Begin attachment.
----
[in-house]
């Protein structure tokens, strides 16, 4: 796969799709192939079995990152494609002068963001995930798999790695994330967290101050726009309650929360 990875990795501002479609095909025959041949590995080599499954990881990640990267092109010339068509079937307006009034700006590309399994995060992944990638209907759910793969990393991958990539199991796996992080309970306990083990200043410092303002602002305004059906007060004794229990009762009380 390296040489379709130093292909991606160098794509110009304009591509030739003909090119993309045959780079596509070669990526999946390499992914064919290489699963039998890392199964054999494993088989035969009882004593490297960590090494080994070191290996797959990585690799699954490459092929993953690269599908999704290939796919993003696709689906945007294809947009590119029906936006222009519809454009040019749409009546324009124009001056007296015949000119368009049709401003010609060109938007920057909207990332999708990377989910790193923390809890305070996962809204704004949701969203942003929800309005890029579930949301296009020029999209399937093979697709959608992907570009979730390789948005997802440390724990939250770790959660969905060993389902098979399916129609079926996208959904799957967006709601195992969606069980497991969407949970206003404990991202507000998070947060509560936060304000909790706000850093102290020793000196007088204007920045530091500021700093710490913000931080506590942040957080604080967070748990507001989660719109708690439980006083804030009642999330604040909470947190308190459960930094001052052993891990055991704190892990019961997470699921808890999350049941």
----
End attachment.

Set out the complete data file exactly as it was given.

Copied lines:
[in-house]
């Protein structure tokens, strides 16, 4: 796969799709192939079995990152494609002068963001995930798999790695994330967290101050726009309650929360 990875990795501002479609095909025959041949590995080599499954990881990640990267092109010339068509079937307006009034700006590309399994995060992944990638209907759910793969990393991958990539199991796996992080309970306990083990200043410092303002602002305004059906007060004794229990009762009380 390296040489379709130093292909991606160098794509110009304009591509030739003909090119993309045959780079596509070669990526999946390499992914064919290489699963039998890392199964054999494993088989035969009882004593490297960590090494080994070191290996797959990585690799699954490459092929993953690269599908999704290939796919993003696709689906945007294809947009590119029906936006222009519809454009040019749409009546324009124009001056007296015949000119368009049709401003010609060109938007920057909207990332999708990377989910790193923390809890305070996962809204704004949701969203942003929800309005890029579930949301296009020029999209399937093979697709959608992907570009979730390789948005997802440390724990939250770790959660969905060993389902098979399916129609079926996208959904799957967006709601195992969606069980497991969407949970206003404990991202507000998070947060509560936060304000909790706000850093102290020793000196007088204007920045530091500021700093710490913000931080506590942040957080604080967070748990507001989660719109708690439980006083804030009642999330604040909470947190308190459960930094001052052993891990055991704190892990019961997470699921808890999350049941």